Engineering Establishment Poised to Endorse Bike Boxes and Bike Signals

Bike boxes and bike traffic signals are becoming increasingly common in American cities. But as of yet, these tools are not fully recognized by one of the country’s most important engineering guides.

Bike boxes may soon be updated to officially recognized guidance in engineering manuals. Image: ## Otrec##
Bike boxes may soon be officially recognized in engineering guidance. Image: ## Otrec##

Bike boxes and bike signals are currently classified as “experimental” in the Manual on Uniform Traffic Control Devices — which stops many local agencies from installing them. But there are new signs that these two treatments are on their way to official acceptance from the engineering establishment.

The MUTCD is developed and revised by an advisory group called the National Committee on Uniform Traffic Control Devises. When that committee meets for its annual meeting in January, one of the recommended updates they’ll be considering is elevating bike boxes and bike signals to regular, non-experimental status in the MUTCD.

Ronnie Bell, chair of the Signals Subcommittee, and Bill Schultheiss, of the Bicycle Subcommittee, both confirmed that their groups were forwarding these treatments to the full committee for approval after reviewing the performance data in American cities.

In order to receive “interim non-experimental approval,” these recommendations will need to receive two-thirds support from the full NUTCD committee. In addition, the proposed changes must still undergo review by AASHTO and the Institute of Transportation Engineers, followed by a “rule-making period” during which design recommendations are fine-tuned.

MUTCD approval “gives cities interested in these tools permission to use them,” said Darren Flusche, policy director at the League of American Bicyclists. “It will help traffic engineers in those cities sleep easier at night knowing that the treatment is officially approved.”

  • jamesbeaz

    Bike boxes only work if they — and speed limits — are enforced.

  • While it is absolutely true that AASHTO and NUTCD are obstructions to safe cycling and thus higher cycling modal share, at best NACTO standards are not state-of-the-art either, and bike boxes are not really implemented anymore in the only place in Europe whose designs really matter, the Netherlands. (Search for the term “bike boxes” at

    Bike signals that work are a great thing but I actually don’t know of many examples in the USA in terms of fully-developed, and full-featured implementation. Chicago…? Where else?

  • Nick

    Shifting transportation designs and standards is like moving mountains. No doubt the NACTO guide isn’t perfect, but it has worked tremendously at changing the conversation at the federal level (The upcoming adoption of Bike Signals and Bike Boxes wouldn’t have happened without the NACTO Guide.)

    And unlike the federal manuals, the NACTO guide can be updated every year to evolve the practice. Think of it like baby steps along the way to eventual Netherlands quality infrastructure. (I like to think we’ve reached 1980s Denmark with the current edition of the NACTO guide).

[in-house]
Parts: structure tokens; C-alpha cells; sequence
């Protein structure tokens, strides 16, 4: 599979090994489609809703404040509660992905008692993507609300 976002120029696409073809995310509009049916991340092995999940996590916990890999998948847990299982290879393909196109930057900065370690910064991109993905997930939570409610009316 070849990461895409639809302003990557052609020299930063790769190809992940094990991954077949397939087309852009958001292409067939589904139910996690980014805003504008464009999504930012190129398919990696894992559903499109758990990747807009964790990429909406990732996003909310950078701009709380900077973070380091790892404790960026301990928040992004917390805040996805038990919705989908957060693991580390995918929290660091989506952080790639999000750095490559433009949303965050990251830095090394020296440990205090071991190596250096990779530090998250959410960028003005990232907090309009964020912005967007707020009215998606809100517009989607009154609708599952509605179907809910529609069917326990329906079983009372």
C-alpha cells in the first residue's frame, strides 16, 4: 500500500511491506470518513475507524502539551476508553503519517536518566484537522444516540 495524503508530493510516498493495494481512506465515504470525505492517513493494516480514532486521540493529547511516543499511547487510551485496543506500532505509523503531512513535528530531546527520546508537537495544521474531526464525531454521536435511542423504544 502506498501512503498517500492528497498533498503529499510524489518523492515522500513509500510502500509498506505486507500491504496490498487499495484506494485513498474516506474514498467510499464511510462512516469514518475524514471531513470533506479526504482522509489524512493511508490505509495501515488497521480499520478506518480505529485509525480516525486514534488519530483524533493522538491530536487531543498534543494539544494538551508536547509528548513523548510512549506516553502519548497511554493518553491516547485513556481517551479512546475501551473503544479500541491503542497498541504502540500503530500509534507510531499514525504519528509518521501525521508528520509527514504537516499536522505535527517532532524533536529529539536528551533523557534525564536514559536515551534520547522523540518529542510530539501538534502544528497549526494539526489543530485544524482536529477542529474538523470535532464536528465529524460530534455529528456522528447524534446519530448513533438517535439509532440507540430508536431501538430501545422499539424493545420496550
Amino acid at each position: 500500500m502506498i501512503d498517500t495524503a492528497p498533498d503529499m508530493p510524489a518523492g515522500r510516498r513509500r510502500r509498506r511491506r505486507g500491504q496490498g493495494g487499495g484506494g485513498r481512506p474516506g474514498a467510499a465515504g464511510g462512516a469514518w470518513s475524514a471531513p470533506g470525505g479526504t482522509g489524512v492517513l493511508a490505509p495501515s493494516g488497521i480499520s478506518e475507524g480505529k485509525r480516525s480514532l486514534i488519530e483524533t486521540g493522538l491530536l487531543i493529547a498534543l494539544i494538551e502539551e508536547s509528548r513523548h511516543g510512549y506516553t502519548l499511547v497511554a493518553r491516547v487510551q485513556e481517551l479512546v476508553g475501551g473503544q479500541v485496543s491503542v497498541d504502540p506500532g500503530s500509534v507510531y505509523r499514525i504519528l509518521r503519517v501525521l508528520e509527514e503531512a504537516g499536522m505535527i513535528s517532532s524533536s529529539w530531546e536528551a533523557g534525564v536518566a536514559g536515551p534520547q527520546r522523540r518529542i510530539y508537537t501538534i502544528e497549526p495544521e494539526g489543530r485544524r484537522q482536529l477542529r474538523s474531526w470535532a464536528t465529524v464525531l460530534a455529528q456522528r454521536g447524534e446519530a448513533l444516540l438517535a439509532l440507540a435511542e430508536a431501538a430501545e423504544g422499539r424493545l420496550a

Portland, Ore has many bike signals installed at key locations to separate through bicyclists from right turning cars, to give bicyclists a head start, and for an ‘all direction green’ phase for bicyclists where all car movements are stopped completely.

  • Thanks. Exactly. Keep on pushing.

    Not been to Portland and I don’t understand why what you mention is not more widely examplified.

  • spare_wheel

    Bike boxes/ASLs are dangerous facilities that are not used in continental europe because they inherently unsafe. They have been linked to increases in injury collisions in Portland something PBOT’s chief traffic engineer was forced to concede in a letter to the FHWA:


Contraflow Bike Lanes Finally Get Nod From U.S. Engineering Establishment

Buffered bike lanes have been used in some American cities for decades now, and an increasing number of cities are implementing contraflow bike lanes. But only just now are these street designs getting official recognition from powerful standard-setters inside the U.S. engineering establishment. Late last month, the National Committee on Uniform Traffic Control Devices gave […]

Bike Signals Get the Green Light From Engineering Establishment

Think of it as a Christmas gift: On December 24, the gatekeepers who determine which street treatments should become standard tools for American engineers decided to add bike signals to the Manual on Uniform Traffic Control Devices, sometimes called “the bible of traffic engineering.” The decision should lead to more widespread use of bike signals, […]

American Traffic Engineering Establishment Finally Approves Bike Boxes

The wheels of change grind slowly at the institutions that guide the American traffic engineering establishment, but they are moving forward. This week, U.S. DOT issued interim approval for bike boxes [PDF], a treatment that positions cyclists ahead of cars at intersections. Dozens of American cities currently use bike boxes — some for the better part of the past decade […]

Engineering Establishment Sets Out to Purge Deviant Bikeway Designs

The National Committee on Uniform Traffic Control Devices might be the most influential group of American bike policy makers you’ve never heard of. The committee shapes street design standards in the United States to a large extent. Their recommendations become part of the Manual on Uniform Traffic Control Devices, a guide to street markings, signs, and […]